While growing up as a child, Dr. Martin Hall used to collect beetles and blowflies. He went on to study the subject and in 1989, he became a forensic entomologist at the Natural History Museum in London. His job was to research animal diseases and their link to insects.
In March of 1992, all of that changed when the skeletal remains of a young woman were found. The police called Dr. Hall because they knew forensic entomology could provide answers that more traditional inquiries could not.
“It opened up a completely new world which I had never expected before,” said Dr. Hall. “I suddenly found myself in an environment I had not considered in my wildest dreams.”
By analyzing the age and type of insects and larvae at the scene, Doctor Hall was able to provide clues about how long the body had been there after it had been dumped.
Since that time, the number of cases that Dr. Hall has been involved in has skyrocketed. Police work now takes up about half of his work week and he handles between 10 and 20 cases a year.
Doctor Halls says, “You have to think like a maggot. Where would I go if I was a maggot? What would I do? The first time you do see a dead body is a bit disquieting but I’m relatively comfortable in doing it now.”
“Sometimes bodies in houses can be more difficult than dealing with a body in a field. When a body is in a field, you can turn off your emotions to some extent and view the whole scenario in a perfectly detached way. In a house, there are more artifacts and signs of their life around – more clues that this person was a living being not so long ago. You only get one chance to gather the evidence and it’s vital nothing is missed.”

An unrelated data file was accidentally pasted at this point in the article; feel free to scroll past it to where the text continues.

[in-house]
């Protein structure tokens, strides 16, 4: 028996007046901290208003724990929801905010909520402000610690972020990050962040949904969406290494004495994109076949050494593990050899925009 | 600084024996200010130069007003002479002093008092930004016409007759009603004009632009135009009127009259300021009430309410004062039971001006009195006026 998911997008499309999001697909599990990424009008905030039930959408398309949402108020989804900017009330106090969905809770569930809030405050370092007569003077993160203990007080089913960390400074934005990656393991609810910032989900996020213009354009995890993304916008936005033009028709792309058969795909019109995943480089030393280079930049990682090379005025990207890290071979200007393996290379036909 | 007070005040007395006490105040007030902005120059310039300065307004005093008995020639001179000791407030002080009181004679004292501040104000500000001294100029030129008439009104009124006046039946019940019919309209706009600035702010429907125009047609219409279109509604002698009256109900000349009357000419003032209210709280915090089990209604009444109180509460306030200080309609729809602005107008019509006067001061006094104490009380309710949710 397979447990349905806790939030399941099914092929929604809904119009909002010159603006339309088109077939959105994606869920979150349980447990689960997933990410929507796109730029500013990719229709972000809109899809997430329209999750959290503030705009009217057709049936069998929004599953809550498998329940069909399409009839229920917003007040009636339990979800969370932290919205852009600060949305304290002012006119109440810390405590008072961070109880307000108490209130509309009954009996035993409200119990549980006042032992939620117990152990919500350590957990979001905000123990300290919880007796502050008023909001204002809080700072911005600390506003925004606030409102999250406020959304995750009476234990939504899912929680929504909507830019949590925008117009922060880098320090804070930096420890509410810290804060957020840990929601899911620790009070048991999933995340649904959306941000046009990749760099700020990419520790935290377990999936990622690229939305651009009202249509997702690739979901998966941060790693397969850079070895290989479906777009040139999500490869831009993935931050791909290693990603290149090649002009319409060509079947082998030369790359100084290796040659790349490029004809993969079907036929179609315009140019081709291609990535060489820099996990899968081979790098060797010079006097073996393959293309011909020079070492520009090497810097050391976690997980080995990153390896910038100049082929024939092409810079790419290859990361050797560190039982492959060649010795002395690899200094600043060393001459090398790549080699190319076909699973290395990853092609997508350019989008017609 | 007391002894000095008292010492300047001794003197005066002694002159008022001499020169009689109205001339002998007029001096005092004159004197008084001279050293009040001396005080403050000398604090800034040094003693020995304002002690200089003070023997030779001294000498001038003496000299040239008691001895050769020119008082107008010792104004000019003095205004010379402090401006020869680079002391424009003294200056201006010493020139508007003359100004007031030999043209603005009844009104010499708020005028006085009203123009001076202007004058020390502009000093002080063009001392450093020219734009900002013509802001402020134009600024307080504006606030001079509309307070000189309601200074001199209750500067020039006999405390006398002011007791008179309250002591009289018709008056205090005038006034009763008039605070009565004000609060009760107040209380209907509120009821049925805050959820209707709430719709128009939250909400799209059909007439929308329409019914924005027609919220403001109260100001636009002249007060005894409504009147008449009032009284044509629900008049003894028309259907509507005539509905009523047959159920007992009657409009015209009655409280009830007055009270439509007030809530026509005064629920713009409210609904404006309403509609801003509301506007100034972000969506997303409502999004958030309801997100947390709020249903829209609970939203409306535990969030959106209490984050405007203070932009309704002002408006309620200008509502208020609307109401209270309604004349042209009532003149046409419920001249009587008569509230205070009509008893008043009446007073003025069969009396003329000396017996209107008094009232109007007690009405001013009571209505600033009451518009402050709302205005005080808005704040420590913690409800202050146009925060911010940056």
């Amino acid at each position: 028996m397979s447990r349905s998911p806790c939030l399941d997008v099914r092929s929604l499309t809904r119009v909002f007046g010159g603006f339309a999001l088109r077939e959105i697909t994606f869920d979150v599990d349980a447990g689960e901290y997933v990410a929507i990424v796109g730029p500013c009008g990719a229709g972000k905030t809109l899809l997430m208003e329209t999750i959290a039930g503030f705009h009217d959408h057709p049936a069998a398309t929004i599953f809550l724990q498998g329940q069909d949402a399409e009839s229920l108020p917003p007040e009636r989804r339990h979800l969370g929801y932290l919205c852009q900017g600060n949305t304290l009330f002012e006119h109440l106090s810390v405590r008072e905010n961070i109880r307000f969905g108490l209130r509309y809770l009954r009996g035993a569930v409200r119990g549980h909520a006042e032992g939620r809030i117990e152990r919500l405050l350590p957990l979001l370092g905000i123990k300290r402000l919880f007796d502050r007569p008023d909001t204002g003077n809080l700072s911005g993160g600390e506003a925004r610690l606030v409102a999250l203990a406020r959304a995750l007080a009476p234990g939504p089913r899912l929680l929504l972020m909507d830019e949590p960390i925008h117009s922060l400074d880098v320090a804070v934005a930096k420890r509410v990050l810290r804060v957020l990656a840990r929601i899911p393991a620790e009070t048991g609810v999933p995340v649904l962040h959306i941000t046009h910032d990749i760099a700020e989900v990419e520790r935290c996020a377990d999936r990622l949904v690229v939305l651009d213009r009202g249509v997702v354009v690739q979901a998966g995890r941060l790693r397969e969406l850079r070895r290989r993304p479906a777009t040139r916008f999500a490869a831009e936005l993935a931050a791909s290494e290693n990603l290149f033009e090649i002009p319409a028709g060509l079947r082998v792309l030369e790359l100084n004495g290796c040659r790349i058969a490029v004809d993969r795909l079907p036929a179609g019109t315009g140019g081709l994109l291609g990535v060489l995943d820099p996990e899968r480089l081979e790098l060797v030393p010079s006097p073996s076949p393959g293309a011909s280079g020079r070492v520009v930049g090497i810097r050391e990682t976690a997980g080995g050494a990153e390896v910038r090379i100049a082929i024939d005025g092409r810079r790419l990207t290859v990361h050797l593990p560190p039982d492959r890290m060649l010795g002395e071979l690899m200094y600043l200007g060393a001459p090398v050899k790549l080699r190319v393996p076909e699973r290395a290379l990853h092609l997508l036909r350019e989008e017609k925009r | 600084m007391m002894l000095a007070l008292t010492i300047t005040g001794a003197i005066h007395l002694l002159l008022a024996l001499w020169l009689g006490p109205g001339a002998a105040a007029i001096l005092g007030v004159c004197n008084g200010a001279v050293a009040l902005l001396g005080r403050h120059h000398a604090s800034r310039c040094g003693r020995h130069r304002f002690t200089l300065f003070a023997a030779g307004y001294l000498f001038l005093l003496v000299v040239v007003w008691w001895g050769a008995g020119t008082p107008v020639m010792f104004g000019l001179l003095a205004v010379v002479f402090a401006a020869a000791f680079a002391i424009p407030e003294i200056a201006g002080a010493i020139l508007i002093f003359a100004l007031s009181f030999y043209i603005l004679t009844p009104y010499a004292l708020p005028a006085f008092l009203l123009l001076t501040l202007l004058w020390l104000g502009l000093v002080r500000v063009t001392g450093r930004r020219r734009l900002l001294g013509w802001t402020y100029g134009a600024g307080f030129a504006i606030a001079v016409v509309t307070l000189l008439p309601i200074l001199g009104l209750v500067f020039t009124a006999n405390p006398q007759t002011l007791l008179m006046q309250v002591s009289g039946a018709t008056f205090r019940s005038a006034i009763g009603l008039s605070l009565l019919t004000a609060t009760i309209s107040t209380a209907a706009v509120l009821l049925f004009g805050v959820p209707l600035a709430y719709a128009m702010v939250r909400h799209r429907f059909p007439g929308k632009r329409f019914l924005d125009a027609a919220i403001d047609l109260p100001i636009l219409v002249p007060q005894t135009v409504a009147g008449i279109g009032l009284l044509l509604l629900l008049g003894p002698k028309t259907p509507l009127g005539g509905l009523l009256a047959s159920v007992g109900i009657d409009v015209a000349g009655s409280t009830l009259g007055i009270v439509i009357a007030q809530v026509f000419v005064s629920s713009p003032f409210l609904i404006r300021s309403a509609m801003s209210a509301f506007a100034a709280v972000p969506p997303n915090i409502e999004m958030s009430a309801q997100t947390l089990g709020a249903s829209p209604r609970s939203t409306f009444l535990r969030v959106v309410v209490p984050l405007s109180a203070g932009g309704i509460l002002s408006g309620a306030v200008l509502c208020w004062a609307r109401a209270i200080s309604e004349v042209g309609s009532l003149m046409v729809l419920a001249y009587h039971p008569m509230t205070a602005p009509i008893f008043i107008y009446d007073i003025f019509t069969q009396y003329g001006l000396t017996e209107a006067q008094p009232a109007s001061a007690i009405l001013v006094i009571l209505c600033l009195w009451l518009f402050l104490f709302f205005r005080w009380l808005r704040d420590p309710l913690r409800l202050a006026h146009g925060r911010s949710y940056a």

Working with the legal system is quite different than working in the world of science but he says that it can be very fulfilling. “Many people may be beavering away their lives with research and not see anything productive come from it,” he said. “For me, it’s great to see an outcome every few months at the end of a criminal case.”
Termite Terry says, “Today, many students are graduating from college and are finding it difficult to find a job. The field of entomology is suffering from a serious shortage of grads and there are a lot of jobs available in this field. I know that very few young students would ever dream of becoming an entomologist, but this field of study is growing more important everyday and the opportunities for high paying jobs are out there with few people pursuing them. If you know of a student that is interested in this field of science, we strongly recommend that you have them talk to the staff at the University of Riverside. They have a great Entomology Department and you’ll have an opportunity to study with some of the brightest scientists in the field.”
Have you ever thought about studying this subject yourself? The possibilities in the world of entomology are endless and who knows what can happen? Maybe you could go on and become a star in your own “C.S.I.” reality show!